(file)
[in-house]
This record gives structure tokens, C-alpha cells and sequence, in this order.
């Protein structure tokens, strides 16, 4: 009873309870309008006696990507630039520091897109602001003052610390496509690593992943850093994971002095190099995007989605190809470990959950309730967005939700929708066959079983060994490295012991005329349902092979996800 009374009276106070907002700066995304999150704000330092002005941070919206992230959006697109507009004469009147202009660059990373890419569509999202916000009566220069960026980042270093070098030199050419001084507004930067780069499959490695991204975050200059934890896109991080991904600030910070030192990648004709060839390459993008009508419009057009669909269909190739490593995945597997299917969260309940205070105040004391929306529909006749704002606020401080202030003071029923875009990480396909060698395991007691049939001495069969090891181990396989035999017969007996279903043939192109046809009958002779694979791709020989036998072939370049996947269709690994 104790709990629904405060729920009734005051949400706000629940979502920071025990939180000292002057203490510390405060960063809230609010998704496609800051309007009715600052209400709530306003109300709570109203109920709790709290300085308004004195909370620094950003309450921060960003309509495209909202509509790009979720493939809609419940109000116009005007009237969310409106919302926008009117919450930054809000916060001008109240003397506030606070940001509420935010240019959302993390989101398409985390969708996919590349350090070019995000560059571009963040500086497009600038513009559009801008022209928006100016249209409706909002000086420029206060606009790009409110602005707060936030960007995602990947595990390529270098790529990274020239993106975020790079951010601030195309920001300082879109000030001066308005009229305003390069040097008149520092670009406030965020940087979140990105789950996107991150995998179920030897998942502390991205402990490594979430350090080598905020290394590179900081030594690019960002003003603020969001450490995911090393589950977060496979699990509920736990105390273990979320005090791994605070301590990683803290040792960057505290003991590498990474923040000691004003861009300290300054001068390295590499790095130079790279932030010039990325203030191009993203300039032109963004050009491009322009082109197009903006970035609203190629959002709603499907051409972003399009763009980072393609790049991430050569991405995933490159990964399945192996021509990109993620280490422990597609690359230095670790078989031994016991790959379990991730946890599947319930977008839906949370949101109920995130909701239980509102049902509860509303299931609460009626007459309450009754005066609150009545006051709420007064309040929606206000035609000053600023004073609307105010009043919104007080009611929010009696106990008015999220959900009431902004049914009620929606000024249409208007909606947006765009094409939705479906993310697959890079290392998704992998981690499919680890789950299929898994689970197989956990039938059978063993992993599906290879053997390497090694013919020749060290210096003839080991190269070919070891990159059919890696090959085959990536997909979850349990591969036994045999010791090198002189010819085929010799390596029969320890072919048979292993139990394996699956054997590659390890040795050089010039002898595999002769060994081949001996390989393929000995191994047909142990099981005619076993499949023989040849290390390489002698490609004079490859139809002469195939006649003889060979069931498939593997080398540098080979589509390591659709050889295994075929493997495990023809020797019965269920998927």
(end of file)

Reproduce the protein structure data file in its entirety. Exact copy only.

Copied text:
[in-house]
This record gives structure tokens, C-alpha cells and sequence, in this order.
């Protein structure tokens, strides 16, 4: 009873309870309008006696990507630039520091897109602001003052610390496509690593992943850093994971002095190099995007989605190809470990959950309730967005939700929708066959079983060994490295012991005329349902092979996800 009374009276106070907002700066995304999150704000330092002005941070919206992230959006697109507009004469009147202009660059990373890419569509999202916000009566220069960026980042270093070098030199050419001084507004930067780069499959490695991204975050200059934890896109991080991904600030910070030192990648004709060839390459993008009508419009057009669909269909190739490593995945597997299917969260309940205070105040004391929306529909006749704002606020401080202030003071029923875009990480396909060698395991007691049939001495069969090891181990396989035999017969007996279903043939192109046809009958002779694979791709020989036998072939370049996947269709690994 104790709990629904405060729920009734005051949400706000629940979502920071025990939180000292002057203490510390405060960063809230609010998704496609800051309007009715600052209400709530306003109300709570109203109920709790709290300085308004004195909370620094950003309450921060960003309509495209909202509509790009979720493939809609419940109000116009005007009237969310409106919302926008009117919450930054809000916060001008109240003397506030606070940001509420935010240019959302993390989101398409985390969708996919590349350090070019995000560059571009963040500086497009600038513009559009801008022209928006100016249209409706909002000086420029206060606009790009409110602005707060936030960007995602990947595990390529270098790529990274020239993106975020790079951010601030195309920001300082879109000030001066308005009229305003390069040097008149520092670009406030965020940087979140990105789950996107991150995998179920030897998942502390991205402990490594979430350090080598905020290394590179900081030594690019960002003003603020969001450490995911090393589950977060496979699990509920736990105390273990979320005090791994605070301590990683803290040792960057505290003991590498990474923040000691004003861009300290300054001068390295590499790095130079790279932030010039990325203030191009993203300039032109963004050009491009322009082109197009903006970035609203190629959002709603499907051409972003399009763009980072393609790049991430050569991405995933490159990964399945192996021509990109993620280490422990597609690359230095670790078989031994016991790959379990991730946890599947319930977008839906949370949101109920995130909701239980509102049902509860509303299931609460009626007459309450009754005066609150009545006051709420007064309040929606206000035609000053600023004073609307105010009043919104007080009611929010009696106990008015999220959900009431902004049914009620929606000024249409208007909606947006765009094409939705479906993310697959890079290392998704992998981690499919680890789950299929898994689970197989956990039938059978063993992993599906290879053997390497090694013919020749060290210096003839080991190269070919070891990159059919890696090959085959990536997909979850349990591969036994045999010791090198002189010819085929010799390596029969320890072919048979292993139990394996699956054997590659390890040795050089010039002898595999002769060994081949001996390989393929000995191994047909142990099981005619076993499949023989040849290390390489002698490609004079490859139809002469195939006649003889060979069931498939593997080398540098080979589509390591659709050889295994075929493997495990023809020797019965269920998927």